The excitement of Formula One racing is set to take over the Las Vegas Strip in November 2023 and with it will come inevitable road closures in the area.
The Las Vegas Grand Prix’s race course will have drivers mainly racing at night on Las Vegas Boulevard between Spring Mountain Road and Harmon Avenue, with a portion of the course including Koval Road to the east of the Strip.
F1 released a course map indicating the race will begin in a lot off Harmon with drivers heading west to Koval. From there drivers will race north on Koval, leading to a loop around the MSG Sphere at the Venetian before the race heads west on Sands Avenue. Drivers will enter the Strip at the Spring Mountain Road intersection and head south. After passing various casino properties on their way down the strip, drivers will head back east on Harmon, toward the start/finish line.
Take a look at our route through the Nevada Neon ✨#F1 #Formula1 #LasVegasGP @Vegas @WynnLasVegas @MGMResortsIntl @CaesarsEnt pic.twitter.com/Iq9hTfZOm0
— Formula 1 (@F1) March 31, 2022
In all, the race track will be 3.8 miles long and drivers will take 50 laps during the grand prix. The race cars are expected to reach speeds as high as 212 mph during the race.
Crews will begin prepping for the course months in advance as road improvements will be needed in various areas to get the course up to F1 standards, according to Las Vegas Convention and Visitors Authority CEO and President Steve Hill.
For the event itself, the roads included on the race course, including Las Vegas Boulevard between Spring Mountain and Harmon, will be shut to traffic for six to seven hours. That closure will occur on three days, as the race includes multiple practice sessions, qualifying and the grand prix itself.
“We’re going to have significant road closures, but first off we’re going to have to do significant road work ahead of that,” said Gov. Steve Sisolak. “Level the surface on Las Vegas Boulevard and weld down the manhole covers and that sort of stuff that they’re already making plans on. You’re going to have road closures for a couple of days, but the hotels all have access, they work that all out.”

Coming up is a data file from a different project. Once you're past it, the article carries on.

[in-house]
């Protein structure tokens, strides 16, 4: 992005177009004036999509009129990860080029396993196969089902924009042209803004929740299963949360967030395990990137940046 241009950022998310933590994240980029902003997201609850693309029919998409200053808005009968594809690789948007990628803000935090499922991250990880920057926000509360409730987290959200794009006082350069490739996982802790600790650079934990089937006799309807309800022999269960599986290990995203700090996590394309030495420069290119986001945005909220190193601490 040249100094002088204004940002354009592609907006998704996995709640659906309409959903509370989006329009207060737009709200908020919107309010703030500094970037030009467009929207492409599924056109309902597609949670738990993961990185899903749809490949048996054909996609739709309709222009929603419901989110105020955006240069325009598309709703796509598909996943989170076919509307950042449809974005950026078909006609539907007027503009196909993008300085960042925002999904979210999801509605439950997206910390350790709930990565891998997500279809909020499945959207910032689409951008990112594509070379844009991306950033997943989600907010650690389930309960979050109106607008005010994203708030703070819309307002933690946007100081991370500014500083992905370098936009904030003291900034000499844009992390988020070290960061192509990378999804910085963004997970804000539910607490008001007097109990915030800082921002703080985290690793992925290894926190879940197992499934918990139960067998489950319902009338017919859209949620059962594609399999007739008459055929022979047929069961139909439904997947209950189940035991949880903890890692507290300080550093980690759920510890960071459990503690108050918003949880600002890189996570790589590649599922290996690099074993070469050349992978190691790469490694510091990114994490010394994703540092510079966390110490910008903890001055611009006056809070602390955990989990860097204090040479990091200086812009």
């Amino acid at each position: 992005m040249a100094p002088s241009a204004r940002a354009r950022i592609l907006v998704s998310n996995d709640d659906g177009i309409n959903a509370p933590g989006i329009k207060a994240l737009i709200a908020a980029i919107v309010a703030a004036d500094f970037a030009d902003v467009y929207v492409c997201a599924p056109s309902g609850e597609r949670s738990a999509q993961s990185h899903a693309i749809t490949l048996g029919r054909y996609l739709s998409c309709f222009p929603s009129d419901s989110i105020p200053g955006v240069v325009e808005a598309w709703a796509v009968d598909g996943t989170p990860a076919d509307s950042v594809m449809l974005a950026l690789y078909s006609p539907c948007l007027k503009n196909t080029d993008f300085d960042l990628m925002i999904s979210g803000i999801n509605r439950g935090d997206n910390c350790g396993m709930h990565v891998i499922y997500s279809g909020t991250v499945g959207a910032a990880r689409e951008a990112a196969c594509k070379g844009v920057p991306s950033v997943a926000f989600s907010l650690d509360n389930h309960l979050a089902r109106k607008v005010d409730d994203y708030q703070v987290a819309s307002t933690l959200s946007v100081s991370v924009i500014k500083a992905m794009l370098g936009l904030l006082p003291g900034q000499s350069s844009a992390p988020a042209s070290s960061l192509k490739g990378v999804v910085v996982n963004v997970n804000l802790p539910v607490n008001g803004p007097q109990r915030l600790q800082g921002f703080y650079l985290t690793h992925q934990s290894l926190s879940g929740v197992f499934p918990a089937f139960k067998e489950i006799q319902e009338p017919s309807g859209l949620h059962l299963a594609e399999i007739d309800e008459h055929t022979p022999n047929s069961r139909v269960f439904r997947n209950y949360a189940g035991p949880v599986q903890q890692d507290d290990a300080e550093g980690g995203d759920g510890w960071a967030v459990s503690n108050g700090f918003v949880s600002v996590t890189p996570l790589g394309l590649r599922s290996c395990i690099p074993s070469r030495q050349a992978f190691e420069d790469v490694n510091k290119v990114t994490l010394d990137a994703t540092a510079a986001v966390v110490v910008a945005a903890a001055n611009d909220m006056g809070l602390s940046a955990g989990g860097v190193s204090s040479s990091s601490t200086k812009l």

Multiple temporary vehicle bridges will be built at various points of the eastern part of the circuit to ensure access is there, if needed.
“We want to make sure that everybody that’s inside that circuit, if necessary, has the ability to get out,” Hill said. “That will happen, pedestrian areas will continue to be open. People moving in-and-out of that enclosed circle will be able to happen. And in a limited scale, vehicles as well.”
Hill also noted that temporary grandstands would be constructed at various resorts on the route, offering prime viewing spots. The pedestrian bridges on Las Vegas Boulevard will not be used as spectator areas.
“Those pedestrian areas will be closed, so that nothing can accidentally spill out onto the track,” Hill said. “From a safety standpoint… you won’t be able to stand on the pedestrian bridges and actually watch the race.”
The decision to run the race at night under the bright lights of the Strip was a no-brainer for F1 CEO Stefano Domenicali.
“I think it’s perfect, because we want to of course be here on the Strip and making sure we have an interesting race track,” Domenicali told the Review-Journal. “We’re going to build a lot of infrastructure to make sure that this will be an incredible opportunity to enjoy that.”
Not only does the race allow for the chance to showcase the Las Vegas Strip to a global audience, it also gives F1 a perfect opportunity to continue its growth in the U.S. market.
With Las Vegas’ ability to draw tourists from around the country, Domenicali hopes to hook new fans from the estimated 170,000 visitors during race weekend.
“The atmosphere; it’s the right place to be. It’s a dynamic city,” Domenicali said. “It’s very intense and full of people that we believe that we can bring a new audience here. Being attracted by Formula One and being attracted to the experience of Vegas. I think that it’s a perfect combination and it represents a unique opportunity.”
Contact Mick Akers at firstname.lastname@example.org or 702-387-2920. Follow @mickakers on Twitter.